I like Lipman’s sharp, funny romantic comedies, and this one was highly entertaining. Faith Frankel buys a house whose previous owner may or may not have killed her husbands (!) in it. Meanwhile, her fiancé is walking across America (why?), her father is having a midlife artistic and personal crisis, and her handsome coworker needs a place to crash. Witty and amusing.

The Rain in Portugal, Billy Collins
I’ve loved Collins’ work since I was a student, and (belatedly) picked up his latest collection at Trident. Whimsical, sometimes wistful, often funny. He has a gift for observing the ordinary. Not my favorite of his, but it has some wonderful lines.

Love Walked In, Marisa de los Santos
This novel is one of my very favorites, and I savored it over a series of cold nights. I love everything about it: Cornelia’s warm, rambling narrative voice; her insight and empathy; and her deep mutual bond with Clare, 11 years old and in desperate need of love. Nourishing and lyrical and so well done.

The Tiny Journalist: Poems, Naomi Shihab Nye
Shihab Nye writes powerful, sharp-eyed poems about our common humanity. The titular poem, and several more, refer to Janna Jihad, a young Palestinian girl who films her daily life under Israeli occupation. Shihab Nye (a Palestinian-American) explores the connections between Janna’s work, her late father (a journalist), her own creative work, and the ways in which all people deserve to live safe, healthy lives. I find poetry tough to write about, but Shihab Nye is always worth reading. To review for Shelf Awareness (out April 9).

Most links (not affiliate links) are to my favorite local bookstore, Brookline Booksmith.

What are you reading?

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paperwhites flowers window

“My paperwhites are making me unreasonably happy,” I texted a friend last week.

Years ago, I learned from Tara’s blog that you can “force” paperwhite bulbs in the winter. As in: stick them in a (tall) vase with pebbles and plenty of water, put them in a sunny spot, and watch them grow. I tried it for the first time the following year, and was utterly delighted at the results: tall green shoots with delicate white flowers, which perfumed my dining room with their odd, sweet scent.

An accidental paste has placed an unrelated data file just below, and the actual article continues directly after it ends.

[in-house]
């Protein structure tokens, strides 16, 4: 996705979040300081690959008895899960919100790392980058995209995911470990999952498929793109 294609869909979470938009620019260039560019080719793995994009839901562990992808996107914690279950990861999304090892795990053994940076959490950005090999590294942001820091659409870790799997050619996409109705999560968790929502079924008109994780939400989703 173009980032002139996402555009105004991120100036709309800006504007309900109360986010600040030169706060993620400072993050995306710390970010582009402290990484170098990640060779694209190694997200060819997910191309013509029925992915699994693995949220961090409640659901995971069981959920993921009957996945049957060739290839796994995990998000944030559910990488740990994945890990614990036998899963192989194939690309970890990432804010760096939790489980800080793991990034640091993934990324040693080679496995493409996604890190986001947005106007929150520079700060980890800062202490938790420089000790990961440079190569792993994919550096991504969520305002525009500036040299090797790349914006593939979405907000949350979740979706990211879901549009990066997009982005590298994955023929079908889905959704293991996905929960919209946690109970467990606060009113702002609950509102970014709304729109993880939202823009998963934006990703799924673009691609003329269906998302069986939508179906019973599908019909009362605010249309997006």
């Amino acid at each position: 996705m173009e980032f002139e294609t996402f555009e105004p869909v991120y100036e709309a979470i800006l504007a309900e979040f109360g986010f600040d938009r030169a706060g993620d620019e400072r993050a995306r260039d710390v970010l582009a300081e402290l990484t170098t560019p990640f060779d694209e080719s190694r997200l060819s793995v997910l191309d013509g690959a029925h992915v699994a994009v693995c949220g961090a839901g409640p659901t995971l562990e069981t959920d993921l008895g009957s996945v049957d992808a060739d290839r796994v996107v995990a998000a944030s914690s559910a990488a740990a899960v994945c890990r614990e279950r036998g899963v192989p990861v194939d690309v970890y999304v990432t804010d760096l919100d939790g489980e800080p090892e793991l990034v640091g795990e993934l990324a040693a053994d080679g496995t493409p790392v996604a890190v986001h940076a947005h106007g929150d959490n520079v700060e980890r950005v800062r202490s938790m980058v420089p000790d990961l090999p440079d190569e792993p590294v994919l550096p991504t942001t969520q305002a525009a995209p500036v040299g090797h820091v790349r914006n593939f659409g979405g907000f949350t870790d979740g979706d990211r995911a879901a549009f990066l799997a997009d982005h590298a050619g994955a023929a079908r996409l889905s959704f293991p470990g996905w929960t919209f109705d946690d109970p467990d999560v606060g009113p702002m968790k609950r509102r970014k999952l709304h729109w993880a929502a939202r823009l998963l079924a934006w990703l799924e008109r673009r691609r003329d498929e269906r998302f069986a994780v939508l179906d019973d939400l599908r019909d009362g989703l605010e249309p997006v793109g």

I haven’t grown paperwhites in a couple of years, but I picked up a handful of bulbs at our local garden center in November, and started two in my tallest vases right before Christmas. Since we were away for the holiday, I was afraid I’d miss the blooms, but – as you can see – they’re in full glorious flower.

paperwhite narcissus flowers

Every morning I walk into the kitchen and marvel at two things: the sunrise out the east-facing windows (new every morning, seriously) and the paperwhites on the low table next to the fridge, blooming away.

Winter in the Northeast is a long haul: it’s only mid-January and I know we won’t even see crocuses for a while yet. I’ve learned to appreciate the sharp white beauty of winter and also to grit my teeth through the tough parts. But meanwhile, I’m completely delighted by the fresh green growth in my kitchen – both the paperwhites and the leggy geraniums I’m tending.

paperwhites flowers window night

This is my eighth (!) winter in Boston, and I’ve come to appreciate the need for rest and fallow time, in the natural world and in my own life. But the paperwhites are a reminder that not all growth has to wait for spring. With a little sunlight and water, there’s room to dwell – as Emily D. has it – in possibility.